Now, while it is true that we all have blamed others, the past, or God, I am going to reverse this a little bit because I know some of you in here struggle with blaming yourselves for things you had no control over. To help in understanding what I mean by this, I am going to share with you what someone once shared with me. Many of you know that I was in the earthquake in Haiti nearly two years ago. My husband, Ben, died in the earthquake and for a while I struggled with blaming myself for his death. I kept saying, “What was I missing? Why weren’t we right next to each other? How could I have saved him?” One of my mentors always gently listened to me, but one day he looked me in my eyes and said, “Renee, what makes you think that you have power over someone else’s life?”
I finally had to admit to myself that there was nothing I could have done and blaming myself only caused me to be stuck in the past in something I could not change. Many of you know people (even perhaps yourself) who have attempted suicide or have made decisions that have hurt others or themselves. Hear this clearly: You do not have power over someone else’s life or decisions, even your own children.
If you are blaming yourself for something in the past, let it go and let God begin to heal you. Find comfort in the Word of God from Ezekiel: “Know that all lives are mine; the life of the parent as well as the life of the child is mine (18.4).”
In our Gospel reading today Jesus tells the story about a father and his 2 sons. He asks them both to go and work in the vineyard. One says no, but goes anyway. One says yes, but doesn’t go. The one that goes does the will of the father. I cannot help but wonder what the sons might have said if the father asked, “Why did you say no and then go?” or “Why did you say you were going to go and then didn’t?” Would they blame the father? Would they blame each other or someone else? Or would they both take responsibility for their decisions and actions?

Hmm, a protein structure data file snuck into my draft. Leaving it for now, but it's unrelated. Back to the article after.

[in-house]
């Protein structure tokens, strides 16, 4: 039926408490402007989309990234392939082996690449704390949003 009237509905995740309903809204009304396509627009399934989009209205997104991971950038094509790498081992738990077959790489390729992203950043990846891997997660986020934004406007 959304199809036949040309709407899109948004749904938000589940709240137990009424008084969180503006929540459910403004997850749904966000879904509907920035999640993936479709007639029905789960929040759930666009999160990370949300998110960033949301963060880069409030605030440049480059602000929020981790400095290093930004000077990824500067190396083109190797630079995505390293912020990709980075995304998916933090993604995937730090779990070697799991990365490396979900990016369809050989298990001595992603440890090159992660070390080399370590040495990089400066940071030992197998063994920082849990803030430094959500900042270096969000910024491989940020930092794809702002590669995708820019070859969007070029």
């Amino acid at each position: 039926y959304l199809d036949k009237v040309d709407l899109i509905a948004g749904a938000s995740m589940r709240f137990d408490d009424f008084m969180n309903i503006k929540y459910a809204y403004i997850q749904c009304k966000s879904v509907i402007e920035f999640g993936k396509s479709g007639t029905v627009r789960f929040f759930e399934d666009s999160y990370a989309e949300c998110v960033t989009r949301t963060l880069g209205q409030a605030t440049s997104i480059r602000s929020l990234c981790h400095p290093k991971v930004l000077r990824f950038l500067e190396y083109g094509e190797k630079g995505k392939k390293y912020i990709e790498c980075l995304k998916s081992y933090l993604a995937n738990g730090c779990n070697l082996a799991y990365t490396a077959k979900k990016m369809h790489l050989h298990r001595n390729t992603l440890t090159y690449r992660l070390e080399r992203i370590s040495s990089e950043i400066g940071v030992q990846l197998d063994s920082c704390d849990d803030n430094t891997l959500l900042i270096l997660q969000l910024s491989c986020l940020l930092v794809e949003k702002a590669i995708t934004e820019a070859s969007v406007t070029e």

In our reading from Ezekiel, God says, “Therefore I will judge you…all of you according to your ways (18.30).” Again, this is not meant to be a threat, but a call for us to repent and take responsibility for our actions and decisions. Remember that God says, “I have no pleasure in the death of anyway. Turn, then, and live (18.32).”
We are not God and we do not have power over other people’s lives. We can only let God turn us again and again towards God for forgiveness, hope, and new life. Trust that God loves you, your children, and all others with compassionate love.
The past has the potential to make us angry and bitter, but God desires to give us a new heart and a new spirit. The past, present, and future are all intertwined. While we can’t change the past, we can turn to God in the present in order that we might have a future filled with hope.
Now back to my little seven year old from Girls Inc. Even though she was notorious for doing naughty things and blaming others, there were a number of times she genuinely apologized and was wonderful to be around. One of my strongest last memories of her before I left Denver happened at a field trip to a rock climbing wall. She was having a really tough time facing her fear of falling and climbing the wall. She cried some and didn’t want to do it, but she eventually gathered the courage and started climbing. I got to hold the rope for her and cheer her on. I felt like I got to witness a new heart and a new spirit in her through her incredible excitement and fear as she climbed.
The thought of a new spirit and a new heart can be scary because we can be familiar and comfortable with our old ways or with blame. But it is in our facing of fears and in our self-reflection that God gives us new life.
I pray that God will help you in your own self-reflection and the taking of responsibility for your own actions. God will keep turning you towards new life. This Sunday morning receive what God offers you…a new heart and a new spirit.